United States District Court, District of Columbia
G. SULLIVAN, UNITED STATES DISTRICT JUDGE
Darnell Parker (“Mr. Parker”) is serving a
19-year sentence on drug and money laundering charges at the
Federal Correctional Insitute in Allenwood, Pennsylvania.
Pet.’s Mot. Vacate, ECF No. 530. In May 2014, Mr.
Parker filed a motion pursuant to 28 U.S.C. § 2255 to
vacate, set aside or correct his sentence. Id. Mr.
Parker claims that he received ineffective assistance of
counsel from his pre-plea attorney, Kira West
(“Attorney West”), and his subsequent attorney,
Marvin Miller (“Attorney Miller”). Pet.’s
Mem. Supp. Mot. Vacate (“Pet.’s Mem.
Supp.”), ECF No. 530 at 15-21. Mr. Parker also argues
that the court erred by failing to consider the 18 U.S.C.
§ 3553(a) factors during Mr. Parker’s sentencing.
Pet.’s First Suppl. Mem., ECF No. 545 at 4-5. For the
reasons discussed below, and upon consideration of Mr.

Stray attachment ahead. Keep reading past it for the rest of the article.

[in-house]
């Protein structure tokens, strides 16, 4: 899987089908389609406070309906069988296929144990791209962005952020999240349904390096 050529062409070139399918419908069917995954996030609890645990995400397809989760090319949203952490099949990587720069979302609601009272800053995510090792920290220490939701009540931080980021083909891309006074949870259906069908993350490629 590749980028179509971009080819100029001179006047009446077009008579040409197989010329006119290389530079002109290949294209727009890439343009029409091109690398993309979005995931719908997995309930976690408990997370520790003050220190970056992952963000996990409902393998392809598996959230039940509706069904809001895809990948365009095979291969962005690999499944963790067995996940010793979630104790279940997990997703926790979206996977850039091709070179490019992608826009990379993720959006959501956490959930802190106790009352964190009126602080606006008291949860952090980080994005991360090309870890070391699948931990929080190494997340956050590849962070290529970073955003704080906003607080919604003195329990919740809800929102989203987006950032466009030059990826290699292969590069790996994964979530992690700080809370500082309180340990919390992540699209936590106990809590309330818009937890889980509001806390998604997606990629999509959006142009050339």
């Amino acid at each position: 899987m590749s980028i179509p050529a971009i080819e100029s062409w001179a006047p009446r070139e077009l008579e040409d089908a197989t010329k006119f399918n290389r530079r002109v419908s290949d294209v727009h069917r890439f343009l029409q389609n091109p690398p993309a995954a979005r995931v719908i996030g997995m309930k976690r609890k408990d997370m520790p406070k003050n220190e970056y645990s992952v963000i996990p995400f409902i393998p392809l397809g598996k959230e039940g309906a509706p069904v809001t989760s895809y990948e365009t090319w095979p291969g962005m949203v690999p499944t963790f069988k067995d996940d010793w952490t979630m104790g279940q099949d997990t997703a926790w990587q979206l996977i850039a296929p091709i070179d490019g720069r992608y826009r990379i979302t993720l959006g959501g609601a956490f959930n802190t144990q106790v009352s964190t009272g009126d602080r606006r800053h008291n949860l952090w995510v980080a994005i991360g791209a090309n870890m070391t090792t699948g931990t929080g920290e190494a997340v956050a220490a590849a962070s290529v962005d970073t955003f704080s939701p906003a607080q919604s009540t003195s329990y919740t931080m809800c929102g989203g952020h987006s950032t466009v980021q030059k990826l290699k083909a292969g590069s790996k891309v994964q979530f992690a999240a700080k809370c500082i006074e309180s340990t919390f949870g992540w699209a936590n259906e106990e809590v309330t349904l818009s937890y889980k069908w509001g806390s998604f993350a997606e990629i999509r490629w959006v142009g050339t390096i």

Parker’s motion, supplements, the government's
opposition, and Mr. Parker’s reply, Petitioner’s
§ 2255 motion is DENIED WITH PREJUDICE.
8, 2012, Mr. Parker was charged in a superseding indictment
with two counts related to an alleged conspiracy to possess
and distribute cocaine and five counts related to money
laundering. Indictment, ECF No. 123. On December 20, 2012, the
government filed a superseding information charging Mr.
Parker with one count of conspiracy to distribute and
possession with intent to distribute five kilograms or more
of cocaine in violation 21 U.S.C. § 846 and one count of
laundering of monetary instruments in violations of 18 U.S.C.
§ 1956(a)(1)(B)(i). Superseding Information, ECF No.
253. On December 21, 2012 Mr. Parker pled guilty to both
counts of the superseding information. Plea offer, ECF No.
258; Plea Hearing Tr., Resp’t Opp’n Mem.
Def.’s Mot. (“Resp’t Opp’n
Mem.”), Ex. F.
Parker was sentenced on May 9, 2013. Id., Ex. J.
Because Mr. Parker was previously convicted on two felony
drug charges (California Case No. GA04608401 and Maryland
Case No. 21K03031669), he is classified as a career offender
under the U.S. Sentencing Guidelines (“Sentencing
Guidelines”). Presentence Investigation Report, ECF No.
345 at 16. In his plea agreement, Mr. Parker acknowledged his
status as a career offender and that he would face heighted